ordered
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  • \$\begingroup\$ 1. How does your if get rid of O(n) filter? The if is also O(n). 2. I think that right and top should be appended only once at the end of the whole result, not after each spot, like your code does. \$\endgroup\$ – svick Jan 16 '14 at 16:17
  • \$\begingroup\$ He probably meant that there are two O(n) operations there (the filter and the map). Also, I'm not sure how scoping works in F# but I'm guessing that indent before right and top are a mistake. \$\endgroup\$ – Darwin Jan 16 '14 at 17:38
  • \$\begingroup\$ @svick i removed the o(n), I wrongly assumed that since both map and filter iterate over the sequence twice, that they will at worst case cause 1 unnecessary iteration. \$\endgroup\$ – DavidK Jan 16 '14 at 22:16
  • \$\begingroup\$ out of curiosity i ghetto bench-marked it: codepad.org/KcqQN5tl \$\endgroup\$ – DavidK Jan 16 '14 at 22:45
  • \$\begingroup\$ @DavidK Ah, indentation in query expressions can have such a big impact? I didn't know that. \$\endgroup\$ – svick Jan 17 '14 at 0:20
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A few comments:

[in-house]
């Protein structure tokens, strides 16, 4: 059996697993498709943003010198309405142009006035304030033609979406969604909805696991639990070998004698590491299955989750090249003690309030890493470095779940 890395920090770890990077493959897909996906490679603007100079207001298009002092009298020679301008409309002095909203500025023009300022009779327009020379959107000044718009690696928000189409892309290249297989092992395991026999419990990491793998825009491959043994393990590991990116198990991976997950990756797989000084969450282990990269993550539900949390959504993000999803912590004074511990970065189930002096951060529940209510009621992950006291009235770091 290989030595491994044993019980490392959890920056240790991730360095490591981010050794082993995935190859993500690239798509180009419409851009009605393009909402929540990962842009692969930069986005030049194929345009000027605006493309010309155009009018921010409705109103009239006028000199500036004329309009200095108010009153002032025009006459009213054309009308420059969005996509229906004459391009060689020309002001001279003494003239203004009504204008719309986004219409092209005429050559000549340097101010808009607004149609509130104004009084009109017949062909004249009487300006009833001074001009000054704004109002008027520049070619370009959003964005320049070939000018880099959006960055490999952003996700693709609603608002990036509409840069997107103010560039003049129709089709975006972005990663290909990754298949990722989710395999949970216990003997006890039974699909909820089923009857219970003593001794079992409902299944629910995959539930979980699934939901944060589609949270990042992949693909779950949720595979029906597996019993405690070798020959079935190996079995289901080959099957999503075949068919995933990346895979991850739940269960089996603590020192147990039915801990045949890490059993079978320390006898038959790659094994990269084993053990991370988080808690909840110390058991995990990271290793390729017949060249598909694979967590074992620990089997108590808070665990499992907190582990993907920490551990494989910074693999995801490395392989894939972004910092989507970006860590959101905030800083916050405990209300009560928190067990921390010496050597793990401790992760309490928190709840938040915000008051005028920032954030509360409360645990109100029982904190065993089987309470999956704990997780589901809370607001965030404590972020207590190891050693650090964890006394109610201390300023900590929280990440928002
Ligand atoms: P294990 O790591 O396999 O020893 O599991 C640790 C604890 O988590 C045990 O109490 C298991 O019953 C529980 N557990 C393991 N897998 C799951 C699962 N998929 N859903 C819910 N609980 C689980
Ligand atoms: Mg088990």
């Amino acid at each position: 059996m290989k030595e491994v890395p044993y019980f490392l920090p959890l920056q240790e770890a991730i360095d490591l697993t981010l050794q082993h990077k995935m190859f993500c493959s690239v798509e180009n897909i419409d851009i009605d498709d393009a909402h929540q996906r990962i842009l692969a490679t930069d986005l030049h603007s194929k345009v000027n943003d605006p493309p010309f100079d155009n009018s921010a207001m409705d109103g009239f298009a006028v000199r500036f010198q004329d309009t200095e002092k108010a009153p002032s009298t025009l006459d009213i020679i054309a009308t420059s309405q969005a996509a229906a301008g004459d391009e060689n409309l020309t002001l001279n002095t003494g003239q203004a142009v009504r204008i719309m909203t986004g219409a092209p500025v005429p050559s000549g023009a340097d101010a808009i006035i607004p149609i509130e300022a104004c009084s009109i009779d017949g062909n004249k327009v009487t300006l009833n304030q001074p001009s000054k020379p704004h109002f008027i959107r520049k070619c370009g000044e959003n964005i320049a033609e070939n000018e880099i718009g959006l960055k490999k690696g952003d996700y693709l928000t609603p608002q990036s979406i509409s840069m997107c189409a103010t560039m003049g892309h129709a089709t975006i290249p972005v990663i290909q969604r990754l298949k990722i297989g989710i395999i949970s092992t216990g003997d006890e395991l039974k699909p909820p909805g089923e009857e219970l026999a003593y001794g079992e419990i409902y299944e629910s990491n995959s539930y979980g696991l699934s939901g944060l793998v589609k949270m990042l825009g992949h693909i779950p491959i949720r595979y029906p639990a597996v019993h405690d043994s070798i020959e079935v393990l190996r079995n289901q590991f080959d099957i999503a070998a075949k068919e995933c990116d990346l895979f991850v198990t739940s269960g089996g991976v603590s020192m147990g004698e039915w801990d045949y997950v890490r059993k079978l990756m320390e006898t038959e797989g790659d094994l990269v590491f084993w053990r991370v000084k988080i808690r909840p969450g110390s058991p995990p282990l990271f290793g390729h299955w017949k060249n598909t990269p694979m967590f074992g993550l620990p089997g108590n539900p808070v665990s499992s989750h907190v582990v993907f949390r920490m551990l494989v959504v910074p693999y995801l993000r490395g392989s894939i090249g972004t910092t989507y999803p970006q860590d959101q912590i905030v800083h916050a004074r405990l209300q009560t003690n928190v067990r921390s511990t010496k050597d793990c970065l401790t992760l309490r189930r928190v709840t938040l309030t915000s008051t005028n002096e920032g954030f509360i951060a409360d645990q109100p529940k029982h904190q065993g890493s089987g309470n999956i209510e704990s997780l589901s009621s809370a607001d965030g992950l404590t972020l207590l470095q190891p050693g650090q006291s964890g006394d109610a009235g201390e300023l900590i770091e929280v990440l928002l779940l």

let intervalIntersect : double -> double -> double -> double -> bool = 
        fun start1 end1 start2 end2 -> min (end1 - start2) (end2 - start1) > 0.0;

could be

let intervalIntersect  = fun start1 end1 start2 end2 -> min (end1 - start2) (end2 - start1) > 0.0;

There are many places where you have unnecersary types

Also, it is more idiomatic in F# to use float rather than double (although they are exactly the same)

Some of the helper functions could also be moved outside where they are called - i.e.

member this.cut = fun (rect: IRectangle) ->
    let intervalIntersect : double -> double -> double -> double -> bool = 
        fun start1 end1 start2 end2 -> min (end1 - start2) (end2 - start1) > 0.0;

    let horizontalIntersect = intervalIntersect x (x + width) rect.X (rect.X + rect.Width)
    let verticalIntersect   = intervalIntersect y (y + height) rect.Y (rect.Y + rect.Height)

    if (horizontalIntersect && rect.Y >= y) then
        Spot(x, y, width, min (rect.Y - y) height)
    elif (verticalIntersect && rect.X >= x) then
        Spot(x, y, min (rect.X - x) width, height)
    else this

becomes

let intervalIntersect  = fun start1 end1 start2 end2 -> min (end1 - start2) (end2 - start1) > 0.0;
let horizontalIntersect = intervalIntersect x (x + width) rect.X (rect.X + rect.Width)
let verticalIntersect   = intervalIntersect y (y + height) rect.Y (rect.Y + rect.Height)
member this.cut = fun (rect: IRectangle) ->
    if (horizontalIntersect && rect.Y >= y) then
        Spot(x, y, width, min (rect.Y - y) height)
    elif (verticalIntersect && rect.X >= x) then
        Spot(x, y, min (rect.X - x) width, height)
    else this
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  • \$\begingroup\$ Why is moving the functions outside better here? Because they sound like they could be used elsewhere too? \$\endgroup\$ – svick Jan 16 '14 at 16:23